As with any behemoth organization crippled by its own processes and bureaucracy, I am skeptical as to whether any of this will make a huge difference. The addition of head coach accountability is a step in the right direction since, as has been seen with Butch Davis and John Calipari, head coaches are often insulated from violations by using others as scapegoats. In theory, this rule puts the onus on the head coach to ensure he knows everything rather than hiding behind plausible deniability. In short, if a coach can be punished for something a subordinate does, I imagine he will take more interest in ensuring his subordinates are acting properly.
That being said, having a rule and seeing it enforced consistently is two different things. The NCAA's biggest flaw in the area of enforcement is the inability to treat cases with a firm and even hand. The "every case is different" mantra was just an excuse for the NCAA to do whatever the heck they wanted and not be held accountable for it. In theory, this new structure establishes tiers for violations and penalties. Unfortunately, we are still talking about legalese and I imagine the subjective element of judging each case will never be completely removed or even reduced as much as we would like. The violation tiers do provide some clarity but there appears to still be ample room for wide interpretations. For example what is the guideline to determine if a violaiton is "minimal but less than [a] substantial" versus "substantial" advantage? How will "aggravating and mitigating circumstances" be applied and by whom? All it takes is for the NCAA to handle two similar cases in differing fashions to re-ignite the complaints about how enforcement works. The tiers are useless if there is still too much room for the human element to make subjective determinations.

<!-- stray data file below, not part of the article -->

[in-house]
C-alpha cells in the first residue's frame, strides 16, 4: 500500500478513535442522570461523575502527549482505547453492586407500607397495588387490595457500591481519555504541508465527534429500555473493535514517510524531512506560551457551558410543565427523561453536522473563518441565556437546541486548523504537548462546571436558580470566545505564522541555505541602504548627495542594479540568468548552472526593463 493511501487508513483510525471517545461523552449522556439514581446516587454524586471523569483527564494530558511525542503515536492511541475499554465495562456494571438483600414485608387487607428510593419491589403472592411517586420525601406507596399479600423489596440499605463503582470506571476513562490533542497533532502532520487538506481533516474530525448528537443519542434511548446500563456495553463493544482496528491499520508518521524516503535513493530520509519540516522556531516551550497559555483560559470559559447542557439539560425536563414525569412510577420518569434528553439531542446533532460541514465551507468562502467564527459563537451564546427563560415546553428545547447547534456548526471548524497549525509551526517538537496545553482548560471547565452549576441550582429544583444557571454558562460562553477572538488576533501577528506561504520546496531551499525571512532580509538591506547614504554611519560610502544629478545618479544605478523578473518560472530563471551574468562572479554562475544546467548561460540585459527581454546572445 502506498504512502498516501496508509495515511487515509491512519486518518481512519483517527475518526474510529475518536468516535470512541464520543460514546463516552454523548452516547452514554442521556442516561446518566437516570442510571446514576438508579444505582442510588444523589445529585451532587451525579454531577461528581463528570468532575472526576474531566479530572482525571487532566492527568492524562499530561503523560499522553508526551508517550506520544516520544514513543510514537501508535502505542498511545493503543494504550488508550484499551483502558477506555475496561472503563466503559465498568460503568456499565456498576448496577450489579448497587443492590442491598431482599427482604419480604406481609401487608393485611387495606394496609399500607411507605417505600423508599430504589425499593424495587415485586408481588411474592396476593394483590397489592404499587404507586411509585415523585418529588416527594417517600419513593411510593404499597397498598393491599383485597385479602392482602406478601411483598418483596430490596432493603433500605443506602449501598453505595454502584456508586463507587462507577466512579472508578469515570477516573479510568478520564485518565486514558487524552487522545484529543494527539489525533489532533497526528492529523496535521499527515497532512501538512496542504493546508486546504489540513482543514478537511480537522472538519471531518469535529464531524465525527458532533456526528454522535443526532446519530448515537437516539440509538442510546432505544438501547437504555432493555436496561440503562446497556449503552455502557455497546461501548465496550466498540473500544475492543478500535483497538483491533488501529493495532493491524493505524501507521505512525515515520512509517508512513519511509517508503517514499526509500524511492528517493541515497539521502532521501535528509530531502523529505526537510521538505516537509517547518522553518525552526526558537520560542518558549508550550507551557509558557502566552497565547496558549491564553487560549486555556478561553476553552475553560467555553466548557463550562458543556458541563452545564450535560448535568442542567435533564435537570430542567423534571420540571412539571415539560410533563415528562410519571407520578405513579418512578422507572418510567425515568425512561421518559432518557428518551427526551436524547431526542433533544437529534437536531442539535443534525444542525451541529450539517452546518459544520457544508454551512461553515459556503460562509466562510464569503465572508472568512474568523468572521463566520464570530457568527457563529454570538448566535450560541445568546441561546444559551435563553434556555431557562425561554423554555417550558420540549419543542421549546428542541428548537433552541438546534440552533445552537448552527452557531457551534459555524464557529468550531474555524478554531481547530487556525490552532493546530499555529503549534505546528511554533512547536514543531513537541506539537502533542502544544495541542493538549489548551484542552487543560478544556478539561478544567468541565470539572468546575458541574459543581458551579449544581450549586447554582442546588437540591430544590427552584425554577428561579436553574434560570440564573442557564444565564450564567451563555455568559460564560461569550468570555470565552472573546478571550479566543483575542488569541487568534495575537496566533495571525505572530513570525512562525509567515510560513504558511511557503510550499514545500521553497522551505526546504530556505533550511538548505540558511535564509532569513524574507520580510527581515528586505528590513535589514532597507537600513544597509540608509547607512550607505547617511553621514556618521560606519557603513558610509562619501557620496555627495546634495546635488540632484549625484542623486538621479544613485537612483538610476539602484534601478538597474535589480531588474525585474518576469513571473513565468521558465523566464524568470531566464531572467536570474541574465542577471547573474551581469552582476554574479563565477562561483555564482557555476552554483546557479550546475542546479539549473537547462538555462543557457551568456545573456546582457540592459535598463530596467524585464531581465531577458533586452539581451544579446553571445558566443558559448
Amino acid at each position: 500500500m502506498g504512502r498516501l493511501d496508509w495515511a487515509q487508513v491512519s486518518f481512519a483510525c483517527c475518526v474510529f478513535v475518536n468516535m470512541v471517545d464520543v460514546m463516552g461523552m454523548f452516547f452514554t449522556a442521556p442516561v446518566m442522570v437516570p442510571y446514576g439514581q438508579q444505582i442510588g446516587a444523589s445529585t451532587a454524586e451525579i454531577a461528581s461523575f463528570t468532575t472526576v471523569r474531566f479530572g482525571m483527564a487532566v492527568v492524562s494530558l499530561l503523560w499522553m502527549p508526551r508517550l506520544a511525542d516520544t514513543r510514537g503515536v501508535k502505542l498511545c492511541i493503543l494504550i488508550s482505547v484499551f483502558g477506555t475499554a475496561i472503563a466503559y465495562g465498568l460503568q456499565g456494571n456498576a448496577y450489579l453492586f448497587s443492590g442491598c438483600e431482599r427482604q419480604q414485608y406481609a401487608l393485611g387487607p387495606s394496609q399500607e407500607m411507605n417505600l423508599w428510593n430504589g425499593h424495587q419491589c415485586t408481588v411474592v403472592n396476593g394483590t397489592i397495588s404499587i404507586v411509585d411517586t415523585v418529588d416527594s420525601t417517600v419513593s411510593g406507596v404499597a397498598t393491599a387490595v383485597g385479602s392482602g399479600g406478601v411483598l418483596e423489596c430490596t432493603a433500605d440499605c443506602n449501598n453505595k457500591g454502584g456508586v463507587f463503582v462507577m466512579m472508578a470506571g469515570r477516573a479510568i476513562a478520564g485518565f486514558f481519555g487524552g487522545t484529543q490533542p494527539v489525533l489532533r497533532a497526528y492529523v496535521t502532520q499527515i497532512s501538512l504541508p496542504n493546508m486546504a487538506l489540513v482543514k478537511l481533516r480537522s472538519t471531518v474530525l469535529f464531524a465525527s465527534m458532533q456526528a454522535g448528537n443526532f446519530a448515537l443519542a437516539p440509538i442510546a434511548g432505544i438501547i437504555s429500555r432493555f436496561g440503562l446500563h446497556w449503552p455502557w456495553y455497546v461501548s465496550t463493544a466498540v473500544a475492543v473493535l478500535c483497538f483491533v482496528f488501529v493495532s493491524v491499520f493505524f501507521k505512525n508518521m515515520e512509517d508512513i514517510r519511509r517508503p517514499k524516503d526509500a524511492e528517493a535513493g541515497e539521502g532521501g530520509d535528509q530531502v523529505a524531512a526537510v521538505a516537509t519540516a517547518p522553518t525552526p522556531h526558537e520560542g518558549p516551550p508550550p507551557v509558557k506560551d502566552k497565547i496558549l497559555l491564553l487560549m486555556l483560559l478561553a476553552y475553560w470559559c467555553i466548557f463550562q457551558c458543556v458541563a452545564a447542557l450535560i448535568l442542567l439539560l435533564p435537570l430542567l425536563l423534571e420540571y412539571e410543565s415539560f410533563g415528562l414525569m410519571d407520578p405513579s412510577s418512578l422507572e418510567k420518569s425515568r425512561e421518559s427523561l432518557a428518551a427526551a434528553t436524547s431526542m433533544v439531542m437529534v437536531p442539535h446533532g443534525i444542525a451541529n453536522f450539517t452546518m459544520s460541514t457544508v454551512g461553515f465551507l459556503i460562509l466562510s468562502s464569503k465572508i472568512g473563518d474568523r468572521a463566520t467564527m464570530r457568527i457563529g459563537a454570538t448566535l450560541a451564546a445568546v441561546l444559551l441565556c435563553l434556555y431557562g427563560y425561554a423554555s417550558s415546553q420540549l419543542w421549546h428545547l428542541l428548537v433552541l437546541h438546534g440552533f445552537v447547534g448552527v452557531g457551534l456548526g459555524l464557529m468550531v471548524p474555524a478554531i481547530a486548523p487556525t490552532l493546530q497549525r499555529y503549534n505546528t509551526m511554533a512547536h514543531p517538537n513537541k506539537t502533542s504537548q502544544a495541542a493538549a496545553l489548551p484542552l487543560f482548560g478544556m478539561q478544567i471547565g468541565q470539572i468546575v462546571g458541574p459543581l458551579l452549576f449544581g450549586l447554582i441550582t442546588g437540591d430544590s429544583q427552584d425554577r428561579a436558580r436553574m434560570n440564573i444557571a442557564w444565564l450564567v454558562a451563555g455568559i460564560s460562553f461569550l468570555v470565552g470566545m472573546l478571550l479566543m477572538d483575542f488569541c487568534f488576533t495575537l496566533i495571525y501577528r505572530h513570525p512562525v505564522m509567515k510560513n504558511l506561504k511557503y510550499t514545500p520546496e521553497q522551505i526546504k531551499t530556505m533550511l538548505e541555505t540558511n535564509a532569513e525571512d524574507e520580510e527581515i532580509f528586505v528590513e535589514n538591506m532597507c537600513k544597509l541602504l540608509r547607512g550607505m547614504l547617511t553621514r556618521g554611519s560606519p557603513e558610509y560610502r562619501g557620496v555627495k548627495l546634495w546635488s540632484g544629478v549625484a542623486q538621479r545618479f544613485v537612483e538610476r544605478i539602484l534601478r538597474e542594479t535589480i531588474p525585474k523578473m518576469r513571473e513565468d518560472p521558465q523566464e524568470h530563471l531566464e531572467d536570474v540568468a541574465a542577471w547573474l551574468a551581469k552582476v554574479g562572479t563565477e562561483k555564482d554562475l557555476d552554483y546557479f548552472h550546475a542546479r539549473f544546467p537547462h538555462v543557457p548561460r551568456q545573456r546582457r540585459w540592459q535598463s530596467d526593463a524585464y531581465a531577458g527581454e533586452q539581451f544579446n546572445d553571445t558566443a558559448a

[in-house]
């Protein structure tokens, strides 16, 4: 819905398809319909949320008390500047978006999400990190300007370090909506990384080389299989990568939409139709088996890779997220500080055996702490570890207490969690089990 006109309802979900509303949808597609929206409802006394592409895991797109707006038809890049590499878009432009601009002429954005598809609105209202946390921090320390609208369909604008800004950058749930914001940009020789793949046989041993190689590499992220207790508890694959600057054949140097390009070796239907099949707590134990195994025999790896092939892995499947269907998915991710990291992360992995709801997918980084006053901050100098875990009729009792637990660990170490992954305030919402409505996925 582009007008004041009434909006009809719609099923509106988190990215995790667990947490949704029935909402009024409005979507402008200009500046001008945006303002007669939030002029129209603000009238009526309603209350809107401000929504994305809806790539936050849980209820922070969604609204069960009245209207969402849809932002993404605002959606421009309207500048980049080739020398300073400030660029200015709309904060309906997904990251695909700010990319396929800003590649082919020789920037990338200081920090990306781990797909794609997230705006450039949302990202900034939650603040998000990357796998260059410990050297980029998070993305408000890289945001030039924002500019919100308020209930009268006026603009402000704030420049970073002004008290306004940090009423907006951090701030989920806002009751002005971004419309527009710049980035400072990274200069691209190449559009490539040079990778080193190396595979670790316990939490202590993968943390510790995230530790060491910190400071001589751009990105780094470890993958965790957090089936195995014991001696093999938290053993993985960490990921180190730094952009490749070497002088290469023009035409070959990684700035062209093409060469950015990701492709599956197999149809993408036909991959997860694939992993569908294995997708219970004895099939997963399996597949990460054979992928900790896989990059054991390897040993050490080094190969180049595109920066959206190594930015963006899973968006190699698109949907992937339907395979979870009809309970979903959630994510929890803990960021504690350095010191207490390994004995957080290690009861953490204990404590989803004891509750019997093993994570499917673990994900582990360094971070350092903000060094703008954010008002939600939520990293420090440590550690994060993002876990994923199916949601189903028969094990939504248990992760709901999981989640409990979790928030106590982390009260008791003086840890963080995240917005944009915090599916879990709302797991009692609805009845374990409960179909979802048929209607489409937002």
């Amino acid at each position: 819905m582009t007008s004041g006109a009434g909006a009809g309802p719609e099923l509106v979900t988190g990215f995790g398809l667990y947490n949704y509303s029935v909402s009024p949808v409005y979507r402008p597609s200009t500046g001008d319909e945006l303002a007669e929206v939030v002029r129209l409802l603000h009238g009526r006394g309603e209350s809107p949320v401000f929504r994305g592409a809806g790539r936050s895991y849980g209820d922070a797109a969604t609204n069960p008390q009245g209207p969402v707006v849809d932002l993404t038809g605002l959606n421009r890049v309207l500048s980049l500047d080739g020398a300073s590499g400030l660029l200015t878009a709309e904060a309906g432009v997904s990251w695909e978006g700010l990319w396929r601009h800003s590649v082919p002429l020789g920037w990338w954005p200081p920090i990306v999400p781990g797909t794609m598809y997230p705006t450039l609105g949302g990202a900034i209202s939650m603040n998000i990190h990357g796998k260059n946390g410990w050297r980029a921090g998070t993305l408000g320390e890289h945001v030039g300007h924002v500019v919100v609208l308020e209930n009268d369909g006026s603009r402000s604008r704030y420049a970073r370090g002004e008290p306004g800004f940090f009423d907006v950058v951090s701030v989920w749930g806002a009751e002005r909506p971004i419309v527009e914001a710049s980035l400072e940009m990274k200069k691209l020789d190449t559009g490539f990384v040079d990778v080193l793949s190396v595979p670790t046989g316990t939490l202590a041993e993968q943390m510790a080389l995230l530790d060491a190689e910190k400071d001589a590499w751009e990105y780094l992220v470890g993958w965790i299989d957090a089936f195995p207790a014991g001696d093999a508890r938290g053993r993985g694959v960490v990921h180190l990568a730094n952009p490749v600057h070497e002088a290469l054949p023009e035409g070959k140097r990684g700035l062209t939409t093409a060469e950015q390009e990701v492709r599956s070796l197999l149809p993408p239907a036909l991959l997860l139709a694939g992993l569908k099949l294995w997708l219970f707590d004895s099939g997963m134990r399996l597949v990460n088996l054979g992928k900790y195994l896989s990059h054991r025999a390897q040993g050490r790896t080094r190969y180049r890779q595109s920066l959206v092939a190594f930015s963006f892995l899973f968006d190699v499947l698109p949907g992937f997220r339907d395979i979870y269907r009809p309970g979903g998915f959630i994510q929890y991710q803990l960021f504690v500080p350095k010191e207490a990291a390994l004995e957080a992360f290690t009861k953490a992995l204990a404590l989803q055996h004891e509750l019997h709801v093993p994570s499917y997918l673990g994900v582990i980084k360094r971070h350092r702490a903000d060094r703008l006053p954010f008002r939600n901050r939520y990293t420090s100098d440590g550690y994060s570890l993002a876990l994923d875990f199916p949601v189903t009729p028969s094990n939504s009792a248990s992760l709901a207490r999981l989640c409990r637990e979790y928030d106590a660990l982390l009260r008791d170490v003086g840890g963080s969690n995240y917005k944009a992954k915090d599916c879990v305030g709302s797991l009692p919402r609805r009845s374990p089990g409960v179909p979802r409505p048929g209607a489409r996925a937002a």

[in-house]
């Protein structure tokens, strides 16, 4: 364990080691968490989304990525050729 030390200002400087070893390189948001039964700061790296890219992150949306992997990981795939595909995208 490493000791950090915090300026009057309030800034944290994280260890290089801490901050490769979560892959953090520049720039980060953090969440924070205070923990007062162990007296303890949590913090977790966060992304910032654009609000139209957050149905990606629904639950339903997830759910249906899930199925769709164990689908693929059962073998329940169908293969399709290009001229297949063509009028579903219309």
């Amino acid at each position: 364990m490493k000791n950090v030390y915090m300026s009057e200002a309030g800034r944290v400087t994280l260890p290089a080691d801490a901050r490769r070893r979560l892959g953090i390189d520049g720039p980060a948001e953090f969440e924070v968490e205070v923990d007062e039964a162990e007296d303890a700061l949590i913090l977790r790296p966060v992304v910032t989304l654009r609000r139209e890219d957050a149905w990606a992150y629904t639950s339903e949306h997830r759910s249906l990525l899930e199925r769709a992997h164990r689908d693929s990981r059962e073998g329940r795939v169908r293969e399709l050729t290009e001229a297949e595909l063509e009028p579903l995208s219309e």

On one hand the NCAA should be applauded for making an effort to reform the system. On the other hand, this is simply a new way of handling the same excessive and unwieldy rule book. Student-athletes and coaches are still burdened to follow countless rules that either serve little purpose or are the byproduct of bureaucratic excess. Until those are reformed, changing the enforcement system isn't really going to fix anything.